Yes, starting with a 40' boat can be quite dangerous... the forces involved on a boat that large are considerable and can be lethal.
For instance, getting hit by the boom on a 16' sailing dinghy will hurt, but probably won't kill you in the case of an accidental gybe—getting hit by the boom on a 40' boat will likely kill you or put you in the hospital.
Another point is that the hardware and such on a 40' boat is just bigger all around, and that electric winches and windlasses do nothing for you when you're trying to haul the anchor out of the locker or bring the genoa up from the sail locker. Even the docklines, if they're sized properly, are going to be harder to handle.
Beth Leonard writes about such in her book, The Voyager's Handbook, 2nd edition, and clearly states how she felt starting on a smaller boat was advantageous, since mistakes were easier to recover from and the boat was more forgiving.
I would also highly recommend that your wife take at least an ASA 101 type course and learn enough to be able to singlehand whatever boat you get as well.
There have been several well-documented tragedies where the husband was injured, lost overboard, or died, and the spouse, not having the skill or in some cases knowledge to handle the boat resulted in nearly losing it. If you were to fall overboard, if your wife doesn't know how to operate the boat, it isn't very likely that you'll be getting back aboard anytime soon.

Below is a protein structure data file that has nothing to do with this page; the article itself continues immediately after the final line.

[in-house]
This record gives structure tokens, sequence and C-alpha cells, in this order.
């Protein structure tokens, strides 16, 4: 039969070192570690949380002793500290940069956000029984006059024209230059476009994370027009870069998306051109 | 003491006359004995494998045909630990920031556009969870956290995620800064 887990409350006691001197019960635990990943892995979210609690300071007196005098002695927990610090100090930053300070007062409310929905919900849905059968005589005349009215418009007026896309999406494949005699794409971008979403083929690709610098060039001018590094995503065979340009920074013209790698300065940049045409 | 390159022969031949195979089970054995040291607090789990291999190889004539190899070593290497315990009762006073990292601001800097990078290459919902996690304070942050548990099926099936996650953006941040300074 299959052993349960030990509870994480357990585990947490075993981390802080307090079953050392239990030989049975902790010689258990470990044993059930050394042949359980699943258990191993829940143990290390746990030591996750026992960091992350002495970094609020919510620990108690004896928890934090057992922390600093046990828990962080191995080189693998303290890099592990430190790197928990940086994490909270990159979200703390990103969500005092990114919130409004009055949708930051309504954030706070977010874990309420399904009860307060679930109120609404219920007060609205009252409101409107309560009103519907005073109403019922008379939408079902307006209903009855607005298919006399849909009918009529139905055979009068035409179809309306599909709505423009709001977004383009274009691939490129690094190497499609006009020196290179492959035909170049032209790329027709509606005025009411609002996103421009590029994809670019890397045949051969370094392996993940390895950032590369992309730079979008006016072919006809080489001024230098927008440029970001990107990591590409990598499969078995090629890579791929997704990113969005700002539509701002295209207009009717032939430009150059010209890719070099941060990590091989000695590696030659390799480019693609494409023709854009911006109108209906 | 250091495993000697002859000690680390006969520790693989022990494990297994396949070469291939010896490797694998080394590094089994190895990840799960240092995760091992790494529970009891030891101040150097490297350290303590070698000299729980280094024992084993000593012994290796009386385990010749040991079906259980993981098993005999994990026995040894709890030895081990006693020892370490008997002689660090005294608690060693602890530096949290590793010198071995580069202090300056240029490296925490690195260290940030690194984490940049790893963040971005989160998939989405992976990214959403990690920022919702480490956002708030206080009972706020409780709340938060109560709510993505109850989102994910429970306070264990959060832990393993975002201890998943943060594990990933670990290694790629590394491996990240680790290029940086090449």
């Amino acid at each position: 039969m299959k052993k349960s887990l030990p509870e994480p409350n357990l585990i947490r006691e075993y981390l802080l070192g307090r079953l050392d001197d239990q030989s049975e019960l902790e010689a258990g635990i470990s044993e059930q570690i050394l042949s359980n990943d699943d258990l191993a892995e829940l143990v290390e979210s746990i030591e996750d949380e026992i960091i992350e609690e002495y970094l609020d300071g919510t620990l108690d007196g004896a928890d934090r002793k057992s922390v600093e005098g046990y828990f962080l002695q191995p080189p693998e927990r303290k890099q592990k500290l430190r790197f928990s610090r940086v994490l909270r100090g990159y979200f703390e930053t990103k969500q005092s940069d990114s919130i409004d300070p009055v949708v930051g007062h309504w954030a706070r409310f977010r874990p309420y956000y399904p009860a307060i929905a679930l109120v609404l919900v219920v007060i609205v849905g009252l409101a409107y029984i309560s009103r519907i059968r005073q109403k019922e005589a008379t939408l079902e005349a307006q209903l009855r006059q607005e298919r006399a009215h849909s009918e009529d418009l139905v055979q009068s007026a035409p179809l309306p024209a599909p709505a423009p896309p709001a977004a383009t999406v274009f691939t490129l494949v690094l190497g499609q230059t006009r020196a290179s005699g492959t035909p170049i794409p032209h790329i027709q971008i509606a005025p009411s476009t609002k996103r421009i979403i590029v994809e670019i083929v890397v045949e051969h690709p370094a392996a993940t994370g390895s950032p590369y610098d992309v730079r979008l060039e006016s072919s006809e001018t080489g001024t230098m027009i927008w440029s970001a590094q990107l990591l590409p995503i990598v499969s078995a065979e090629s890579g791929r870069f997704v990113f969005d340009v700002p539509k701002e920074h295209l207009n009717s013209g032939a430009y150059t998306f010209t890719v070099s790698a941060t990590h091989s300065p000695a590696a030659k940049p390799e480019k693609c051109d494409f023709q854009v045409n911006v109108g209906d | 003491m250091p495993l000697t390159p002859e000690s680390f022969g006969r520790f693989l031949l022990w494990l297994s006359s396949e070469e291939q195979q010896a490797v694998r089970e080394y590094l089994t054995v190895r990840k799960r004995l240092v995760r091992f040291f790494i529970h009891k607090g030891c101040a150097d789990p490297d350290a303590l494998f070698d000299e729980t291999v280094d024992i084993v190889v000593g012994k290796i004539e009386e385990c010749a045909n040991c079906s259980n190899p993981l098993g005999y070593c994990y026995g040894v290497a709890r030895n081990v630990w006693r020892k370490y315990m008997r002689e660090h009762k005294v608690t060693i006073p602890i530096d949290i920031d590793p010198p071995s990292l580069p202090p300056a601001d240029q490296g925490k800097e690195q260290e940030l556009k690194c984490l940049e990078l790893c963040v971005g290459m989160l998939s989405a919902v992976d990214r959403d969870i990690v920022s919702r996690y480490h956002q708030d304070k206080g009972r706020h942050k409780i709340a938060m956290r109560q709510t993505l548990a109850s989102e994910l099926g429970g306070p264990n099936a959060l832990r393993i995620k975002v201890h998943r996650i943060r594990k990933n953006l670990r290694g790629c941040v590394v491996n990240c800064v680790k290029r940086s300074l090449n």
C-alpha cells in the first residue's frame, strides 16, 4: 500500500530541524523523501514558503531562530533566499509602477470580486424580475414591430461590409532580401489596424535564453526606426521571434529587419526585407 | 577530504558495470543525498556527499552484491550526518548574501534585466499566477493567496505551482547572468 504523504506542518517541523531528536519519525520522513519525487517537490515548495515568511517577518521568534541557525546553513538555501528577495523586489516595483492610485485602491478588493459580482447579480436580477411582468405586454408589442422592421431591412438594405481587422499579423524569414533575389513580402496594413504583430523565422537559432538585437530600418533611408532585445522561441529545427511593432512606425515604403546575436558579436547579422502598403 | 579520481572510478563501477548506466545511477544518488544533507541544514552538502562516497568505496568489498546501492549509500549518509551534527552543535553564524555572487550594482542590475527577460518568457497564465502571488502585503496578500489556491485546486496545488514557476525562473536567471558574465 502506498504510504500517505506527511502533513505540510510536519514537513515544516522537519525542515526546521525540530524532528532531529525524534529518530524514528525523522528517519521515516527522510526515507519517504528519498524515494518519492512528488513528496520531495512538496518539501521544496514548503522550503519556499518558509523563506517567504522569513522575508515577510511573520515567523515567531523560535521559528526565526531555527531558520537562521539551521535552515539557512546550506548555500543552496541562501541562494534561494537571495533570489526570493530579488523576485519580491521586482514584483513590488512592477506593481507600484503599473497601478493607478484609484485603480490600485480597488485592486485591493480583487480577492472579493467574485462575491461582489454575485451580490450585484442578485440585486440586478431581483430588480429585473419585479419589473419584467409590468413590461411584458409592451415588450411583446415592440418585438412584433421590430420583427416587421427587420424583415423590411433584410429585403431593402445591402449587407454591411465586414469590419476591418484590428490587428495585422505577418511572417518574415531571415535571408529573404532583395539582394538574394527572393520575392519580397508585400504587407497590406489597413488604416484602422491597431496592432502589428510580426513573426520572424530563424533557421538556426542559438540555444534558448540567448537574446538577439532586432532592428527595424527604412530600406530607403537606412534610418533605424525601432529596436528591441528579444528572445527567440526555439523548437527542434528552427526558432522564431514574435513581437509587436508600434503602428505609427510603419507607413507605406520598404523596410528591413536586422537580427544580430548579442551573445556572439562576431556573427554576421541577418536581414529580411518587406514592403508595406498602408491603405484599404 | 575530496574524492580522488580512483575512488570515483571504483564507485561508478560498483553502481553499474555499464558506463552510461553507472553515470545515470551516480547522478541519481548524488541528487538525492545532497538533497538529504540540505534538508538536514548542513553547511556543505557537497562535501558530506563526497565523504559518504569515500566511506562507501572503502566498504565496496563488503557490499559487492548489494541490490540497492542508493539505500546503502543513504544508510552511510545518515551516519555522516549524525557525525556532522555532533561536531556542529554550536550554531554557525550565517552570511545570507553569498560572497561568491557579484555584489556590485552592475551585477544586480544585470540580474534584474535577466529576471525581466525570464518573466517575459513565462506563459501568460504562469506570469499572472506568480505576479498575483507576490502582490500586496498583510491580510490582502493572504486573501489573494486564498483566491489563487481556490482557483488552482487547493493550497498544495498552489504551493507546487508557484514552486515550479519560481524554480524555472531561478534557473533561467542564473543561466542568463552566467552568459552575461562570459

Sailing as a couple often means that you're sailing as TWO PEOPLE SINGLEHANDING THE SAME BOAT...even on shorter sails, this can be the case. Getting a boat that is too big for one of you to singlehand is going to be a problem IMHO.
Yes, definitely, I agree with you. I will start my ASA 101 instruction in a couple of weeks, followed by the 103. I am planning to do the 104 at the beginning of the next season. That is when I would be getting the Beneteau.
I am not the kind of guy who would jump into doing this without formal interaction/education. At the same time, I don't have a problem about practicing a lot before taking the boat relatively far from the dock, until I feel enough confidence. I just want to get the boat I like (or I fell in love I could say) and learn and grow with it.
What is your opinion? Do you think starting with the 40 could be dangerous or risky?